Perspective from the Comet: Modeling water and gas ...

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XVI International Conference on Computational Methods in Water Resources (CMWR-XVI) Ingeniørhuset

Perspective from the Comet: Modeling water and gas species under variable gravity
Author:Stuart Stothoff <> (CNWRA)
Presenter:Stuart Stothoff <> (CNWRA)
Date: 2006-06-18     Track: General Sessions     Session: General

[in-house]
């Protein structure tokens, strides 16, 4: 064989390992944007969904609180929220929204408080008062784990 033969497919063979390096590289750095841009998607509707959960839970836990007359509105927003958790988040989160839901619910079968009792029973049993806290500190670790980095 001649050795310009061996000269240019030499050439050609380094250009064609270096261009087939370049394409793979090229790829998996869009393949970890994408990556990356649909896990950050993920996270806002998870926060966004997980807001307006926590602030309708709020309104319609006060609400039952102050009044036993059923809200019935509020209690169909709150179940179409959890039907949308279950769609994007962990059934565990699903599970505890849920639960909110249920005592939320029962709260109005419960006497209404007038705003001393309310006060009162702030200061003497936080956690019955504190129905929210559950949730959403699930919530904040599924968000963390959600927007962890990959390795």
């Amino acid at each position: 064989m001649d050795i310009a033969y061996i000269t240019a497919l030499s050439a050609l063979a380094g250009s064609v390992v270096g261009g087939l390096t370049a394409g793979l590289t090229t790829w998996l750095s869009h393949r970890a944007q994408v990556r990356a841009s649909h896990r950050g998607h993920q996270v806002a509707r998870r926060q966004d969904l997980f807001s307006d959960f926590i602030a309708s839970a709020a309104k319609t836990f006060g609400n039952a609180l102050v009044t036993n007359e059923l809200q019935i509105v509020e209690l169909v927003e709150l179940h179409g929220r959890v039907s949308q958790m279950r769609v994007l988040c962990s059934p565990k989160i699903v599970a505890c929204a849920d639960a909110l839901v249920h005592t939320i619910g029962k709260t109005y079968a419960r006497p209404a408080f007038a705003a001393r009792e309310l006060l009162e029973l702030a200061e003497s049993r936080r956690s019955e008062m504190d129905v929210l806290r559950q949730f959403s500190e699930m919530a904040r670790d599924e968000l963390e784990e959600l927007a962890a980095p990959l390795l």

NASA is developing life-support technology for manned missions, using plants to provide supplemental food and improve air quality. It is a challenge to design a medium that allows oxygen and carbon dioxide to exchange between plant roots and cabin atmosphere, while simultaneously supplying roots with water, without significant gravitational body forces to move water around. As a precursor to medium design, a simulator was developed with the intention of characterizing plant uptake, water redistribution, and gas-species movement under microgravity. The numerical formulation uses liquid pressure and dissolved-gas mass fractions as state variables, calculating gas pressure assuming equilibrium between dissolved and gaseous states. Part of the simulator-testing program included comparison with observations from columns subjected to sequences of parabolas flown by a KC-135 ``Vomit Comet'', in which acceleration repeatedly changed between 0 and 1.8 G within seconds. The parabolic flight path requires specific tensiometer orientation relative to the aircraft axes to minimize post-flight correction of data. The simulator considers liquid- and gas-phase flow, diffusion of gas species in both the bulk gas phase and as a dissolved species in the liquid, and thermal redistribution. Alternation between 0 and 1.8 g redistributes water from a more-or-less uniform distribution throughout the medium to having a sharp water table in seconds, which is challenging numerically for the coarse media being characterized. The initial formulation was unable to negotiate the sequence of water redistributions in a mass-conservative simulation. A robust, mass-conservative approach fully honoring the retention relationship was developed by linearly approximating the derivative near the discontinuity in capacitance as the gas phase disappears, which was found to be extremely effective in minimizing iterations and thus allowing large time steps. This approach should be useful in other situations with sharp discontinuities in capacitance, such as freezing soils. The particular choice of state variables requires tight convergence criteria to maintain mass balance during redistribution events. In the formulation, capillary pressure is calculated as the difference between gas and liquid pressures, which are almost identical near saturation hence are subject to roundoff error. It is hypothesized that using partial capillary pressure for the dissolved-gas state variables may provide a more robust formulation.